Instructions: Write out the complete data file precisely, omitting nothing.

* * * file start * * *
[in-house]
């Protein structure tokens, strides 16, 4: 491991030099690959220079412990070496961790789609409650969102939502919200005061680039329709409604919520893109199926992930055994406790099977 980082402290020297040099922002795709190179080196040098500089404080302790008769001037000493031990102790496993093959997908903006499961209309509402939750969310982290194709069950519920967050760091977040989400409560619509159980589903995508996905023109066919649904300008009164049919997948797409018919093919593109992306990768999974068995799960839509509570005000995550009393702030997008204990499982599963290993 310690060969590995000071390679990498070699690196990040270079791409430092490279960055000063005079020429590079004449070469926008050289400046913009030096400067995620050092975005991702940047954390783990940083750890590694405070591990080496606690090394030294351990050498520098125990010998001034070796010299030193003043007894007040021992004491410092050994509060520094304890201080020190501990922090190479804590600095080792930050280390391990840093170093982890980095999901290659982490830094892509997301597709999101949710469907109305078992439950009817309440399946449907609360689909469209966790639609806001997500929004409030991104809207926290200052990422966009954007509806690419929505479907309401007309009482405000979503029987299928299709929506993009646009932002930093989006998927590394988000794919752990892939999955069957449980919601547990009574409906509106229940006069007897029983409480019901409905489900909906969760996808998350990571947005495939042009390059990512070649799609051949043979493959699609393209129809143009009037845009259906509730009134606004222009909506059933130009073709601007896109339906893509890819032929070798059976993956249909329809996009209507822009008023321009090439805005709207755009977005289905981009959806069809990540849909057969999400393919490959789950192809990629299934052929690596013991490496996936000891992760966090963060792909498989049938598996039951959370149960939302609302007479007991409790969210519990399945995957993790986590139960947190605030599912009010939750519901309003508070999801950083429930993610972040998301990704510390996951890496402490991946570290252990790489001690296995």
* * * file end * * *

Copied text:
[in-house]
């Protein structure tokens, strides 16, 4: 491991030099690959220079412990070496961790789609409650969102939502919200005061680039329709409604919520893109199926992930055994406790099977 980082402290020297040099922002795709190179080196040098500089404080302790008769001037000493031990102790496993093959997908903006499961209309509402939750969310982290194709069950519920967050760091977040989400409560619509159980589903995508996905023109066919649904300008009164049919997948797409018919093919593109992306990768999974068995799960839509509570005000995550009393702030997008204990499982599963290993 310690060969590995000071390679990498070699690196990040270079791409430092490279960055000063005079020429590079004449070469926008050289400046913009030096400067995620050092975005991702940047954390783990940083750890590694405070591990080496606690090394030294351990050498520098125990010998001034070796010299030193003043007894007040021992004491410092050994509060520094304890201080020190501990922090190479804590600095080792930050280390391990840093170093982890980095999901290659982490830094892509997301597709999101949710469907109305078992439950009817309440399946449907609360689909469209966790639609806001997500929004409030991104809207926290200052990422966009954007509806690419929505479907309401007309009482405000979503029987299928299709929506993009646009932002930093989006998927590394988000794919752990892939999955069957449980919601547990009574409906509106229940006069007897029983409480019901409905489900909906969760996808998350990571947005495939042009390059990512070649799609051949043979493959699609393209129809143009009037845009259906509730009134606004222009909506059933130009073709601007896109339906893509890819032929070798059976993956249909329809996009209507822009008023321009090439805005709207755009977005289905981009959806069809990540849909057969999400393919490959789950192809990629299934052929690596013991490496996936000891992760966090963060792909498989049938598996039951959370149960939302609302007479007991409790969210519990399945995957993790986590139960947190605030599912009010939750519901309003508070999801950083429930993610972040998301990704510390996951890496402490991946570290252990790489001690296995």